CVS seeks to vet drugs for possible abortion use

July 22, 2022 — CVS Health is asking pharmacists in some states to verify that some of the prescriptions they provide will not be used to terminate a pregnancy, according to The Associated Press.

The retail chain recently began this verification process for methotrexate and misoprostol, which are two medications used for medical abortion when taken together, but which can also treat other conditions.

The policy began during the first week of July in Alabama, Arkansas, Idaho, Oklahoma and Texas, CVS Health spokesman Mike DeAngelis told the AP.

DeAngelis said state laws that restrict the distribution of drugs used for abortions prompted the company to launch the new policy. He noted that some of the laws carry criminal penalties, the AP reported.

The move follows the Supreme Court’s decision last month to overturn Roe v. Wade, the AP reported. The decision is expected to lead to abortion bans in about half of the United States, with medical abortion often included in restrictions in some states.

CVS Health asks healthcare providers to help with this verification process by including their diagnosis on prescriptions, the AP reported. DeAngelis said CVS Health will still fill prescriptions for miscarriages or ectopic pregnancies, which are not viable.

“We will continue to focus on providing care to our patients while adhering to state laws and federal guidelines that continue to evolve,” DeAngelis told the AP.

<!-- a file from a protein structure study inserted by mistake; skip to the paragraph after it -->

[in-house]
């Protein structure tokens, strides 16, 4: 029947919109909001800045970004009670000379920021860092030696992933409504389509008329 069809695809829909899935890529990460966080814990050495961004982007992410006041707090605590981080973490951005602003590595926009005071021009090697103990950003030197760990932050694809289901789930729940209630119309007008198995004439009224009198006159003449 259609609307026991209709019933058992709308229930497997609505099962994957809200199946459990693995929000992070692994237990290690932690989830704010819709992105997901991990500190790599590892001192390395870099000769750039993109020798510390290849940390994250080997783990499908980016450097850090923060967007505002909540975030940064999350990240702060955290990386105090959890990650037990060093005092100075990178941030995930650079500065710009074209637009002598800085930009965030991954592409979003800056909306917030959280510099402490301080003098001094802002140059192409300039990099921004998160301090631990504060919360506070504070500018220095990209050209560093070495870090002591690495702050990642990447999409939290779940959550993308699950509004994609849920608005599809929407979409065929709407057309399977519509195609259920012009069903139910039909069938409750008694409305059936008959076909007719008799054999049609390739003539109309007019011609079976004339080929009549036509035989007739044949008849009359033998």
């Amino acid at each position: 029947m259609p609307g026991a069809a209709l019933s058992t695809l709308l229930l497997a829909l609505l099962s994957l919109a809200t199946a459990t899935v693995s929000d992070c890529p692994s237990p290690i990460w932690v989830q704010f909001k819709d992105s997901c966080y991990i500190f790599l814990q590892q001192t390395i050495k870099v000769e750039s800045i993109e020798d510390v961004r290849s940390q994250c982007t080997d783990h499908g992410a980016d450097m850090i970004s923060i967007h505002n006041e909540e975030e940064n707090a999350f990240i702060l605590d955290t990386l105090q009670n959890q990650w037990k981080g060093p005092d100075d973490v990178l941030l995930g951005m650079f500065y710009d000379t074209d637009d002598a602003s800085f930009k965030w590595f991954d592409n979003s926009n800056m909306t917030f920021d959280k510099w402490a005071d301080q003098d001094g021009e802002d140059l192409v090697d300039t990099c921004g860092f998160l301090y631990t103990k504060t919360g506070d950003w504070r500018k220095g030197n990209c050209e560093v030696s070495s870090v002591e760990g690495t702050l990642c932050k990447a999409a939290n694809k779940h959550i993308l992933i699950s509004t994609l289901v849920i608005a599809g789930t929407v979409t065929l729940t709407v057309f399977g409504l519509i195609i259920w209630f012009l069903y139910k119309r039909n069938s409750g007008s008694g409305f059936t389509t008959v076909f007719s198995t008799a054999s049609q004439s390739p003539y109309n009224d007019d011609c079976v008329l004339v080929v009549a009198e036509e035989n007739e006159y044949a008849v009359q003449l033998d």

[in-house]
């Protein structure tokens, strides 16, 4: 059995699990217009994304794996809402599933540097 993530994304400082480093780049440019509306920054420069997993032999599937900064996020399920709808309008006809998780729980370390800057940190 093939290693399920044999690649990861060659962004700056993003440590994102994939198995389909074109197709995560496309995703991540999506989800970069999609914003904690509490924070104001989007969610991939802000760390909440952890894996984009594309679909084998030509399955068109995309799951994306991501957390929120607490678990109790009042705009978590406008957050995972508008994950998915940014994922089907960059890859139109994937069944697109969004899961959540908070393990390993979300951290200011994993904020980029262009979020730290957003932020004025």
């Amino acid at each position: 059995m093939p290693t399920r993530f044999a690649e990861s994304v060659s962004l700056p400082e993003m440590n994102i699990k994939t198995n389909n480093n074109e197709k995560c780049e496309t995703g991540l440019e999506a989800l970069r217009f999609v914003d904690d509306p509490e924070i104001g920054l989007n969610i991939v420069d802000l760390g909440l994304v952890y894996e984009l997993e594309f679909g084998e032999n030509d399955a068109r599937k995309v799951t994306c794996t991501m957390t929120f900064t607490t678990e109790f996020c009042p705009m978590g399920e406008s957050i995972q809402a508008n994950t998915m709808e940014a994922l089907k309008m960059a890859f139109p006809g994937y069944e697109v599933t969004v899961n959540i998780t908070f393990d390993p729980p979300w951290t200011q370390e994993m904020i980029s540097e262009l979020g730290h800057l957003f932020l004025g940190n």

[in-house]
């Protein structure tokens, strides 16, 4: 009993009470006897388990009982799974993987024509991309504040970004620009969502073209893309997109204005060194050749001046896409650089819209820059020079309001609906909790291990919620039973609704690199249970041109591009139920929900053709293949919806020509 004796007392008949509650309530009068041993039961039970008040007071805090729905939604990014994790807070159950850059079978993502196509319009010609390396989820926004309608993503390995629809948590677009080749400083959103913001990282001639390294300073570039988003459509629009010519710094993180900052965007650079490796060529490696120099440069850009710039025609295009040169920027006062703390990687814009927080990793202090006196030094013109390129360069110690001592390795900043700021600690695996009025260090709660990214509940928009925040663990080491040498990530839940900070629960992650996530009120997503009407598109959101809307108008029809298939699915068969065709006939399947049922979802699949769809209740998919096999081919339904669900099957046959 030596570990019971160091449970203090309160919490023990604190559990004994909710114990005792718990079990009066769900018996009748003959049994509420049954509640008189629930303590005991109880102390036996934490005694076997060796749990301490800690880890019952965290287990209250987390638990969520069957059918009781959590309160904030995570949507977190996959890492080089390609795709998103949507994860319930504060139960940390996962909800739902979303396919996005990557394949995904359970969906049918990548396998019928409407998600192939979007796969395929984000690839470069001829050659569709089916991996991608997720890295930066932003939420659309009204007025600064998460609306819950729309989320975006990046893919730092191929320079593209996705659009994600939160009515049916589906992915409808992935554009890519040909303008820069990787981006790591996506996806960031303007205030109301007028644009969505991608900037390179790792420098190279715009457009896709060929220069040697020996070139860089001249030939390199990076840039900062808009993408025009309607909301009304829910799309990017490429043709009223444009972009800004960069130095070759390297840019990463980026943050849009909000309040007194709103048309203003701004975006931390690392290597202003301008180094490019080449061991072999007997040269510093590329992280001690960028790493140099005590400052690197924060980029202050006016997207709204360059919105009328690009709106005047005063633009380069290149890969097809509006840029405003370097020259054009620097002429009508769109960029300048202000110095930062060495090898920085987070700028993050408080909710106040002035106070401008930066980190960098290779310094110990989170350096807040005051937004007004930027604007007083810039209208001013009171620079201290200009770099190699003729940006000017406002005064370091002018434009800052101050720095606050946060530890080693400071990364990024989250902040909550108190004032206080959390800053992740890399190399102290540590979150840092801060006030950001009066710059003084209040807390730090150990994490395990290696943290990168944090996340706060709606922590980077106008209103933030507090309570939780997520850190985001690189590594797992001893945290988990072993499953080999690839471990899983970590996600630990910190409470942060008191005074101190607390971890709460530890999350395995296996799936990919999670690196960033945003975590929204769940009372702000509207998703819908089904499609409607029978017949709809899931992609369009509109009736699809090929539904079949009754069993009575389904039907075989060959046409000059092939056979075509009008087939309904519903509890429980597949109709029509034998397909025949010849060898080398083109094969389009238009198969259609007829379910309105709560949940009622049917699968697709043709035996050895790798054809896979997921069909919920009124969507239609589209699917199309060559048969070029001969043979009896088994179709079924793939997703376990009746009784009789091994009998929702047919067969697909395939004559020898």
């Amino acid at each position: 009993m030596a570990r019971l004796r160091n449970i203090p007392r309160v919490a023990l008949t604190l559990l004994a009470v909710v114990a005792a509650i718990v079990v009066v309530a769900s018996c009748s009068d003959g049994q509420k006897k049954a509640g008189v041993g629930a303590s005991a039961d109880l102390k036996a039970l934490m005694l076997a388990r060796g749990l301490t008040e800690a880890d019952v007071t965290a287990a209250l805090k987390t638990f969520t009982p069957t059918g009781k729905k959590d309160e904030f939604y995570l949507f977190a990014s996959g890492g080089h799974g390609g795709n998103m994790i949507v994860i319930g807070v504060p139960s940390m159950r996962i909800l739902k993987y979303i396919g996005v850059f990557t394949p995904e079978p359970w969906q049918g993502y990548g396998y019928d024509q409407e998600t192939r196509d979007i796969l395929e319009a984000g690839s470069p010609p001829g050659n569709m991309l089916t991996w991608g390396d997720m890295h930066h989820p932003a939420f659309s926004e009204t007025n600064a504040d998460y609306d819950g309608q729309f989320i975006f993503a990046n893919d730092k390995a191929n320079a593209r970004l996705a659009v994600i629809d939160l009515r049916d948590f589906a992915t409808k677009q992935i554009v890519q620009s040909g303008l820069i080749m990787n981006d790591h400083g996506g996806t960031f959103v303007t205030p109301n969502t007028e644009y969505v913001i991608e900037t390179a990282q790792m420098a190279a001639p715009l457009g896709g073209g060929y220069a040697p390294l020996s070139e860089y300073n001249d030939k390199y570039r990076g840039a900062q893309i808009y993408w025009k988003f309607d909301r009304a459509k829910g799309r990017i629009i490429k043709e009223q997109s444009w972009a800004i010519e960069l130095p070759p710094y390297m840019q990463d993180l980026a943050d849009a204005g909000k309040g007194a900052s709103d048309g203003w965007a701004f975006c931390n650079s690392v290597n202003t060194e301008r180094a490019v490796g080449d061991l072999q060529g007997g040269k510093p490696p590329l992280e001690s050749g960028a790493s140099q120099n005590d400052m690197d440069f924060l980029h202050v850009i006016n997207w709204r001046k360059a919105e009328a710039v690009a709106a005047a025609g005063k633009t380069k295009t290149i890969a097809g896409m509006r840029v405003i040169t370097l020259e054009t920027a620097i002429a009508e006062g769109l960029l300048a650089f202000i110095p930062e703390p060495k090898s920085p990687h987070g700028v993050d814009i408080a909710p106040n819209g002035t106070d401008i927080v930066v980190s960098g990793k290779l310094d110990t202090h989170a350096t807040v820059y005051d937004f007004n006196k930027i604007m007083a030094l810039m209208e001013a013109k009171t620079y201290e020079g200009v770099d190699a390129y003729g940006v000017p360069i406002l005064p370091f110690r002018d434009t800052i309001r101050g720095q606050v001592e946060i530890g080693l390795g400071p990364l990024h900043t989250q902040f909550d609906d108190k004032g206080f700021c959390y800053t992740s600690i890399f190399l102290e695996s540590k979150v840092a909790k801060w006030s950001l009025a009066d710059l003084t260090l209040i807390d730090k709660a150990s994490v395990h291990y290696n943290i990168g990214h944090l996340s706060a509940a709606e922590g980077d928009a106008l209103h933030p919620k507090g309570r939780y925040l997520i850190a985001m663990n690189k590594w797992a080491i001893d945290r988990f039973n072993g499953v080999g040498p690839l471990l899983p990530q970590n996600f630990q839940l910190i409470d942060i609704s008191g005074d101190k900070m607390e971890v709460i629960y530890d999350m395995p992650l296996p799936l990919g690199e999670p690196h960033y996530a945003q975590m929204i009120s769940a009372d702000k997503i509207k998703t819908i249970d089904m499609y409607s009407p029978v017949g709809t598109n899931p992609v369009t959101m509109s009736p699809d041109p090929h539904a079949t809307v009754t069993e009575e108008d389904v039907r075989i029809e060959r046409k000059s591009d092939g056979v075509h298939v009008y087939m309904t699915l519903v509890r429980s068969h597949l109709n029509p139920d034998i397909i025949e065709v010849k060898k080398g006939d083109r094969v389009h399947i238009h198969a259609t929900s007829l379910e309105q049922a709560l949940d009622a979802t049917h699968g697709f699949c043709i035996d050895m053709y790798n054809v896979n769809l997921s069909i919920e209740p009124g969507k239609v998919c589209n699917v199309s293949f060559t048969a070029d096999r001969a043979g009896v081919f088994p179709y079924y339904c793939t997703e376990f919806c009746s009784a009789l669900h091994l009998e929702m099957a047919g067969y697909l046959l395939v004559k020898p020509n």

The Supreme Court ruling has drawn pharmacies into the national abortion debate. Earlier this month, the Biden administration reminded pharmacies of federal laws that prohibit discrimination based on disability or gender, including pregnancy status.

The Biden administration’s guidelines noted that examples of discrimination could include a pharmacy refusing to fill a prescription for mifepristone for a first-trimester miscarriage or misoprostol prescribed for chronic stomach ulcers.

Additionally, methotrexate is often used to treat rheumatoid arthritis and several types of cancer as standard immunosuppressive therapy.

On social media, patients have complained in recent weeks that pharmacies have refused to fill prescriptions for these drugs, particularly methotrexate and misoprostol, for conditions such as rheumatoid arthritis.

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